Leaders of faith-based organizations are responding to the plan released by House Speaker Paul Ryan and the House Republican Poverty, Opportunity and Upward Mobility Task Force with appreciation for the effort made to alleviate poverty but with deep concerns about the negative impacts some of the plan’s policy recommendations would have on the nation’s most vulnerable.
Leaders of the Ecumenical Poverty Initiative, National Council of Churches USA and the Samuel Dewitt Proctor Conference, expressed concern about the overall tone and policy recommendations of the document, “A Better Way: Our Vision for A Confident America,” which ignores the important role safety net programs have played in reducing poverty, perpetuates the stereotype that poor people are intent on cheating the system, erroneously deems national standards as ineffective, disregards the correlation between race and poverty and overlooks the fact that millions of the nation’s poor have multiple jobs but are underemployed and trying to make ends meet with strikingly low wages that inhibit their ability to move out of impoverished conditions.
According to Rev. Sekinah Hamlin, director of the Ecumenical Poverty Initiative, “We are excited by the effort Speaker Ryan and House Republicans have made to address poverty. Finally! We have been calling on Congress to deal with poverty for a long time. However, the plan lays out many provisions that do not accurately reflect the realities of the millions of hardworking people living in poverty in our nation. Much more work needs to be done in order for us to be able to support this plan.”
Rev. Hamlin went on to say, “Our faith demands that we speak and act on behalf of those who are most vulnerable and advocate for policies that will improve their circumstances. This plan falls short of doing that.”
Mr. Jim Winkler, president and general secretary of the National Council of Churches, said, “Every day hardworking Americans go from one job to the next, giving their all to take care of their families. Issues like a living wage, income inequality and wage theft also must be addressed if we are serious about supporting families and helping them to move out of poverty and into a more financially secure future.”
He also pointed out the role of the prophets in holding leaders accountable for how they treat the poor. “Our Scriptures teach us that we will be judged by how we treat the poor. Like the prophets, we feel compelled to let our leaders know we take issue with a plan that does not fully address the needs of those living in poverty.”
“While we applaud Speaker Ryan and House Republicans for putting forth a comprehensive plan that addresses poverty, its policy recommendations reinforce stereotypes about poor people trying to cheat the system all so that they can stay in poverty,” said Dr. Iva Carruthers, the General Secretary for the Samuel Dewitt Proctor Conference. “We wholeheartedly reject this perspective, knowing that the reality for most people living in poverty is that safety net programs have helped families to have their basic needs met when they had no other options to feed, house and otherwise take care of their families.”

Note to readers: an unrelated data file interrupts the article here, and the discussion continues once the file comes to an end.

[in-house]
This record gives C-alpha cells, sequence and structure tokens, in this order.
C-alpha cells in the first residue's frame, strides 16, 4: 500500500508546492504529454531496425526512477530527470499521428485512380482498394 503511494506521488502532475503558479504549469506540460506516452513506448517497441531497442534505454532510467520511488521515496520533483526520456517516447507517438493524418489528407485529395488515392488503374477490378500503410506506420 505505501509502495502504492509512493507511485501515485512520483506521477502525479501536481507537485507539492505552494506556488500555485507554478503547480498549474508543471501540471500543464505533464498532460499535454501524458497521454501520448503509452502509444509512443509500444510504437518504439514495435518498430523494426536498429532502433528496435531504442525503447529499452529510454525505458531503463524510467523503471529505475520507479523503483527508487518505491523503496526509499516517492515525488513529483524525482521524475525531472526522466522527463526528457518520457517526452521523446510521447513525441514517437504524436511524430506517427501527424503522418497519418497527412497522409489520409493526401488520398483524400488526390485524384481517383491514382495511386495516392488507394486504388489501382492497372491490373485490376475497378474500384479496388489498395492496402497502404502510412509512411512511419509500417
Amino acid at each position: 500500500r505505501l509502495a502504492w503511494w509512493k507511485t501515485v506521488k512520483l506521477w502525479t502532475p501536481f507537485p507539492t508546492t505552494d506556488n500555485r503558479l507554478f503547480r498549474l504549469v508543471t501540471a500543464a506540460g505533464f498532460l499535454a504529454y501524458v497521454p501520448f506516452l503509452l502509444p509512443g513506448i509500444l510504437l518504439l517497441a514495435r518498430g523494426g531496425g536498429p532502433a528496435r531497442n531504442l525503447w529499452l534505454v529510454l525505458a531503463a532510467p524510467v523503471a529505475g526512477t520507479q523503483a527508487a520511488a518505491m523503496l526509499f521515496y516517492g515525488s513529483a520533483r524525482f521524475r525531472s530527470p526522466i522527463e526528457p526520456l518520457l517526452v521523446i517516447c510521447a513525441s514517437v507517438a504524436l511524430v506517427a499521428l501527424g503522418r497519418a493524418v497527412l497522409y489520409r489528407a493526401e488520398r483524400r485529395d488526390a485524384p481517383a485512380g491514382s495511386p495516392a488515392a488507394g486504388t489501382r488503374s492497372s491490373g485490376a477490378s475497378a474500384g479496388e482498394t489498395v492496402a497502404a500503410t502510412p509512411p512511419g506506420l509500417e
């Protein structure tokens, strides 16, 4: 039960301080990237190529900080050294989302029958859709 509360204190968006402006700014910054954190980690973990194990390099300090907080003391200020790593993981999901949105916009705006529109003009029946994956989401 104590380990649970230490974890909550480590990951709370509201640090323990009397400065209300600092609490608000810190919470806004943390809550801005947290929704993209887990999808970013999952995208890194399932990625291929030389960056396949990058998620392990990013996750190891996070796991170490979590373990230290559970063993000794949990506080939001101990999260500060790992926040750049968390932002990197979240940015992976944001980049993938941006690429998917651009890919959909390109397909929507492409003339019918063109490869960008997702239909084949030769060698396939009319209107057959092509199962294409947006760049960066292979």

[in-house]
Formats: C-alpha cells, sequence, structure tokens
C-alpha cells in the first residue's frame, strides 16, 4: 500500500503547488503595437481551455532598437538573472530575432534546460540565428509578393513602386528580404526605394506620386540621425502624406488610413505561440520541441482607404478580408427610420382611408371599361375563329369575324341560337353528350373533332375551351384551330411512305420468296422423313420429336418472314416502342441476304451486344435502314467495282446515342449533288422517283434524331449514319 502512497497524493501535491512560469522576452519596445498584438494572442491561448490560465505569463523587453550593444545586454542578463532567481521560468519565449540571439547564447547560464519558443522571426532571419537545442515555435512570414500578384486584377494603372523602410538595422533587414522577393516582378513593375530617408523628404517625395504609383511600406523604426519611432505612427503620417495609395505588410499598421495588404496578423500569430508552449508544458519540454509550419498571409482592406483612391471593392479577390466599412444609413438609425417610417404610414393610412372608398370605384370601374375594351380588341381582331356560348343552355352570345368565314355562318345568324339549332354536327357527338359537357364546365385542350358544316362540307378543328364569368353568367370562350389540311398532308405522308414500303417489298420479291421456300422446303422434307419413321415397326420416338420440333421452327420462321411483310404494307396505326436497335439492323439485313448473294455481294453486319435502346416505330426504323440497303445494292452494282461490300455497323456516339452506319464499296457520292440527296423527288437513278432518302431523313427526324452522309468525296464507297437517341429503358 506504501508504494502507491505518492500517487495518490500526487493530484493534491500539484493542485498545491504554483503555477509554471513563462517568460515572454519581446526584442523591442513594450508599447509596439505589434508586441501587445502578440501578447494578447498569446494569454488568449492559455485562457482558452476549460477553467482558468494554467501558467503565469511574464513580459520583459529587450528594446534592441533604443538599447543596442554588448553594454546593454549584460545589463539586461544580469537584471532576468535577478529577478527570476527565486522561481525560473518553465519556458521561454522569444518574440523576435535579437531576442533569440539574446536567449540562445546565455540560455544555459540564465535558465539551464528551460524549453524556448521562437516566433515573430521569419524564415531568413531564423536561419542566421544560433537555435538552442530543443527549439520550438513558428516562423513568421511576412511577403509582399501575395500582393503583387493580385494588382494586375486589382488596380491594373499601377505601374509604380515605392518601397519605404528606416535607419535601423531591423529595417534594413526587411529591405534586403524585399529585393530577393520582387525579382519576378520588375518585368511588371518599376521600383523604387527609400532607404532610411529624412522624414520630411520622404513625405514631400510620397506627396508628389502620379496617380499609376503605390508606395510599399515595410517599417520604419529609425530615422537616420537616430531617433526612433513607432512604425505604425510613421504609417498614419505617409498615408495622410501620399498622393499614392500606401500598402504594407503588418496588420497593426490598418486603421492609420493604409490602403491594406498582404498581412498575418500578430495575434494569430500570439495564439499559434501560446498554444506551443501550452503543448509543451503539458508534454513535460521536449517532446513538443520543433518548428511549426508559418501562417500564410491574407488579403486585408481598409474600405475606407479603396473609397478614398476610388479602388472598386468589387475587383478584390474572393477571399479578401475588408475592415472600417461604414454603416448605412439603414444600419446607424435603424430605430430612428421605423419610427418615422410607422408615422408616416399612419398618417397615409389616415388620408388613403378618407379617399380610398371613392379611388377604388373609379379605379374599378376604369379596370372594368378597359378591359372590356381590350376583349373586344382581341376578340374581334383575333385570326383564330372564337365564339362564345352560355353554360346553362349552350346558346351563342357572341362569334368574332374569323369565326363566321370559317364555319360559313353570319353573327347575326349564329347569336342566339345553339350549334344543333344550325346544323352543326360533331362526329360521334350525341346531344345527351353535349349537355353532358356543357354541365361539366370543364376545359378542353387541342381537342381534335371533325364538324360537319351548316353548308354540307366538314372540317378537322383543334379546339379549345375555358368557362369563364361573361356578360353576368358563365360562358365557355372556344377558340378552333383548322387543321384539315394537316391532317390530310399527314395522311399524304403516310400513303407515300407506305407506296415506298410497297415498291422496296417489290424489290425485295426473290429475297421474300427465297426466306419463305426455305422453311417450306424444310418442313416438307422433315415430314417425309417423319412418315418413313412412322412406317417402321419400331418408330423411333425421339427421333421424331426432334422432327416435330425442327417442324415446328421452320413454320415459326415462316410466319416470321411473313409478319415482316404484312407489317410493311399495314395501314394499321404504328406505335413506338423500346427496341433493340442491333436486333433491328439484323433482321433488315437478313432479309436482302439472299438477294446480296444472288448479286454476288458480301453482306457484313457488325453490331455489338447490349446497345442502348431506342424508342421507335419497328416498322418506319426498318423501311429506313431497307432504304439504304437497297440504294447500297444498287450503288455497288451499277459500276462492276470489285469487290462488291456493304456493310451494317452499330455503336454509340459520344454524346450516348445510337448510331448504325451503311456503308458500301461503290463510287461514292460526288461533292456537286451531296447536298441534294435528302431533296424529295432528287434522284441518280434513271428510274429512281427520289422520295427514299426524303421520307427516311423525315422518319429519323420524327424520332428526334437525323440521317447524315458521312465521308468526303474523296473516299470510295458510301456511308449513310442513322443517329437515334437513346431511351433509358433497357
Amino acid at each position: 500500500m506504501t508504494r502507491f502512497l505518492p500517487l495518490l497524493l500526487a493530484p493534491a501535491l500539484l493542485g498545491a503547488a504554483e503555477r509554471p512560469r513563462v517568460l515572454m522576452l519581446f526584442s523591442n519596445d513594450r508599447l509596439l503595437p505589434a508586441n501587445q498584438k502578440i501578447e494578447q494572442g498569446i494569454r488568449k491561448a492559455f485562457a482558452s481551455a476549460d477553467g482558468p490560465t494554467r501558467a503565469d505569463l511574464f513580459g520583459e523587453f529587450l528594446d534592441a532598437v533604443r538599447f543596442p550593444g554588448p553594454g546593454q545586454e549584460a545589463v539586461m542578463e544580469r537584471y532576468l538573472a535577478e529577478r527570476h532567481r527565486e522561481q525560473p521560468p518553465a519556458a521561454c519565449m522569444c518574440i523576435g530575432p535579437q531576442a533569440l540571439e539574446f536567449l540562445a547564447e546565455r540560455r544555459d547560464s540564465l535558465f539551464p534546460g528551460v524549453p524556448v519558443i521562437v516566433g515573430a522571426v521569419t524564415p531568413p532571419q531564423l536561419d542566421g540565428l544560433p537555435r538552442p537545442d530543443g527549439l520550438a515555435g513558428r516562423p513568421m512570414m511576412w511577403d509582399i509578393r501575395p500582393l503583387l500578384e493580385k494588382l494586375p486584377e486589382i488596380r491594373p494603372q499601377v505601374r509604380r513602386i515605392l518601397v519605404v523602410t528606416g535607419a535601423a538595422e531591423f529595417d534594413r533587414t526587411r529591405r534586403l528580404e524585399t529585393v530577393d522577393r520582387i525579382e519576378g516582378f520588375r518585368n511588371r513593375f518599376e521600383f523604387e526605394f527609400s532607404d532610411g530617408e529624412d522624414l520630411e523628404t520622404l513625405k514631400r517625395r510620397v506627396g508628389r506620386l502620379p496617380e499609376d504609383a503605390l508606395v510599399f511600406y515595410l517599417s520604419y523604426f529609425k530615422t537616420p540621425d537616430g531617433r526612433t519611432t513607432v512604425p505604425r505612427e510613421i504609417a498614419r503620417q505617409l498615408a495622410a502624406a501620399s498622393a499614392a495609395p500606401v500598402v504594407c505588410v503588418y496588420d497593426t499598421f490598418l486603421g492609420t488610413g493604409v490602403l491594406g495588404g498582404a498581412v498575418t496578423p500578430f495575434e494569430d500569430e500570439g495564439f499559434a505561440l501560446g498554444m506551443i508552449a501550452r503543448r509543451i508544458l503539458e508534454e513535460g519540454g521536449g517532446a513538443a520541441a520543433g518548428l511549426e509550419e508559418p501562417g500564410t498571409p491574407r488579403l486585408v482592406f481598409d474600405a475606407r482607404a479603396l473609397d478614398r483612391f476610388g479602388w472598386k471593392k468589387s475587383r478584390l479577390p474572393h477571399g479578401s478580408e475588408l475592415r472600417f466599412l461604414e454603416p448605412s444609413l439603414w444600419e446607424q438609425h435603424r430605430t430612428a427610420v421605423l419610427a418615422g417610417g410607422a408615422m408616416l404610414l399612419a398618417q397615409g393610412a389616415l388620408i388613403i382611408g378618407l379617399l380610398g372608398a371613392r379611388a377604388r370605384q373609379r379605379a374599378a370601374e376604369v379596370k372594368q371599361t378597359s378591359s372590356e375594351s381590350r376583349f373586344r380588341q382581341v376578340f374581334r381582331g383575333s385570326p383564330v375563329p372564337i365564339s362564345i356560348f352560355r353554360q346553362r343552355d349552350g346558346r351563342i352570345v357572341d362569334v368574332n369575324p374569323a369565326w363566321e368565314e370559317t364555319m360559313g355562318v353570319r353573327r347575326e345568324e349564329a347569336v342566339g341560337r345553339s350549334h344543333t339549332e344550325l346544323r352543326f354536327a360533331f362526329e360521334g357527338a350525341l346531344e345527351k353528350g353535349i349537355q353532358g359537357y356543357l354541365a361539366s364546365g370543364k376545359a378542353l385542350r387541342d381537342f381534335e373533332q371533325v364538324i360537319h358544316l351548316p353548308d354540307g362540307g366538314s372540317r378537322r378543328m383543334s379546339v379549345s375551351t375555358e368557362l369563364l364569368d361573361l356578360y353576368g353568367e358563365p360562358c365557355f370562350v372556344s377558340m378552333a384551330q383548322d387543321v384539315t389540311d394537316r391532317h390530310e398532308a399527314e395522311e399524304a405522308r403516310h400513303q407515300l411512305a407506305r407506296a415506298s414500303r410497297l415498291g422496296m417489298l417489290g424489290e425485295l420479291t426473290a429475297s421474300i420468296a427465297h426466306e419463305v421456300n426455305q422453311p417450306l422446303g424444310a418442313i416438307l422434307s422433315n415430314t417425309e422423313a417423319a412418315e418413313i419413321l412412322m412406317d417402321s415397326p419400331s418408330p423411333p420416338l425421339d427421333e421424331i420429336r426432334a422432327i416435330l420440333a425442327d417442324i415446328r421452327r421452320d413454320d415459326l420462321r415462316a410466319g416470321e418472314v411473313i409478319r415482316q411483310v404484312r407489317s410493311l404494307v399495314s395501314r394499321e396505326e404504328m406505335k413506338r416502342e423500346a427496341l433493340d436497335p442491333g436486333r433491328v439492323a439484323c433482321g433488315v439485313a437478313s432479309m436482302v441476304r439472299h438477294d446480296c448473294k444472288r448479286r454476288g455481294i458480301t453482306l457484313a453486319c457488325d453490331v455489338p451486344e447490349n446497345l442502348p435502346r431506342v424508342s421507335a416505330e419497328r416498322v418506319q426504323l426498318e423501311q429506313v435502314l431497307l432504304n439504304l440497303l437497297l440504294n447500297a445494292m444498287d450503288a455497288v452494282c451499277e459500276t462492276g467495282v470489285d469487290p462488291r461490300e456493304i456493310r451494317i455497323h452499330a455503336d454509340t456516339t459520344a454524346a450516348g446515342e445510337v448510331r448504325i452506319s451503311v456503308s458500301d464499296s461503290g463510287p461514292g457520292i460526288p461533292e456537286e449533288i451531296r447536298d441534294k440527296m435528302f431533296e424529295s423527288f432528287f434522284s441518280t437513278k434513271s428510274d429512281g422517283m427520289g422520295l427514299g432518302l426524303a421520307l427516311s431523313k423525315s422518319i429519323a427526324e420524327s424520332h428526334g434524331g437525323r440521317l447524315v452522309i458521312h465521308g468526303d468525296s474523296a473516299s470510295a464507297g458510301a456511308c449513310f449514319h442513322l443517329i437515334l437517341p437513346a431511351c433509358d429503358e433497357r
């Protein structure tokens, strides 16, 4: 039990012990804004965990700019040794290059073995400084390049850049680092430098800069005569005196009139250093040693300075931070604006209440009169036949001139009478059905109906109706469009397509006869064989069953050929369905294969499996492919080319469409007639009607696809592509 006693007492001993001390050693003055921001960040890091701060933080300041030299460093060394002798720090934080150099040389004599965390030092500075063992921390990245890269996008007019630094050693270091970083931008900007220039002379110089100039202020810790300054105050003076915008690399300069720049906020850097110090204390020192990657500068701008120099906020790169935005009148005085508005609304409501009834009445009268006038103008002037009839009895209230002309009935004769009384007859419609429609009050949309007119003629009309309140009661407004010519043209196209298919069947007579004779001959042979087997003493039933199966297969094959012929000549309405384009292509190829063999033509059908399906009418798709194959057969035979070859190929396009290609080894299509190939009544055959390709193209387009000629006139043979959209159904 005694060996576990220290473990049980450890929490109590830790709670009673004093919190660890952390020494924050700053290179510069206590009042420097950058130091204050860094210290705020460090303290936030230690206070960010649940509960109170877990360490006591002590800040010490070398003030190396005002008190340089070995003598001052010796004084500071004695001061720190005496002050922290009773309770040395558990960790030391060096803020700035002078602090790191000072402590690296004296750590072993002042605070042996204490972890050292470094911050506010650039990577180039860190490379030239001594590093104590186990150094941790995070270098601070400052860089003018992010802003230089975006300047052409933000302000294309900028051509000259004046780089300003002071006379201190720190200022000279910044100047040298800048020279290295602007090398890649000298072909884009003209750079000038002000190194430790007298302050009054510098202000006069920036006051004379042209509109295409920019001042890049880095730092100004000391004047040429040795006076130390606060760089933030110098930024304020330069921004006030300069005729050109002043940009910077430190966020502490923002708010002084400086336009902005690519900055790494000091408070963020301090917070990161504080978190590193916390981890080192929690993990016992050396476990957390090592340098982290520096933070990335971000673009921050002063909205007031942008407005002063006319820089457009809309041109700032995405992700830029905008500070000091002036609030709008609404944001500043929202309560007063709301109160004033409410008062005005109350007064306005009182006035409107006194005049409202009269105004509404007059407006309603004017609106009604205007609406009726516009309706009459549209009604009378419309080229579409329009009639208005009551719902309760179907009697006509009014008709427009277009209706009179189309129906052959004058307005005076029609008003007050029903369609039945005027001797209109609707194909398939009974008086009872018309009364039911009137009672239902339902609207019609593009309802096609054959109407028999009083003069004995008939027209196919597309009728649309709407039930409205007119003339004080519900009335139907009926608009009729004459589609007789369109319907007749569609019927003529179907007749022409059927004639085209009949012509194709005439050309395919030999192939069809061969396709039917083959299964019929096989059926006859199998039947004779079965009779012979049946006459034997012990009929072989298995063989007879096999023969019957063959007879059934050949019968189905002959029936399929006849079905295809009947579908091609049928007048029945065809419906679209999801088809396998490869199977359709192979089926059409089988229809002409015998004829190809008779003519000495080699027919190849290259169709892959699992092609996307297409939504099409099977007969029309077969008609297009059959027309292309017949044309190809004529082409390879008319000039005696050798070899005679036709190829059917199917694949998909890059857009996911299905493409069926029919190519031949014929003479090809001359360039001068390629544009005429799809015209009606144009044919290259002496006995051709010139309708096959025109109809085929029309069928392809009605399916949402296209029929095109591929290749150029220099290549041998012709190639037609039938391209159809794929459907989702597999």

Safety net programs include programs like Temporary Assistance for Needy Families (TANF) and the Supplemental Nutrition Assistance Program (SNAP), which have proven to be effective and helped families during their times of greatest need. These programs have provided supplement to what individuals and families have been able to do alone until they could earn the money they need to fully support their families. They also proved to be effective during the Great Recession when poverty levels remained stable despite the historic economic downturn. The groups insist that any plans to alleviate poverty must make sure that safety net programs are not jeopardized by block granting them, decreasing national standards for the programs or by essentially turning oversight of these programs over to individual states, many of which are already struggling with serious budget constraints.
“No one is getting rich off of safety net programs. People do better with a job that pays decent wages. That’s why addressing income inequality and the ability to find full-time employment at a decent wage is a crucial part of ending poverty,” contended Rev. Hamlin.
The groups also voiced deep concerns about the poverty plan’s lack of acknowledgement about the intersections of race and poverty and how racism continues to play a role in economic outcomes. According to the faith leaders, whether dealing with education, housing, health care, the criminal justice system or economic opportunities, race and economics are connected in ways that have had negative impacts on minority families.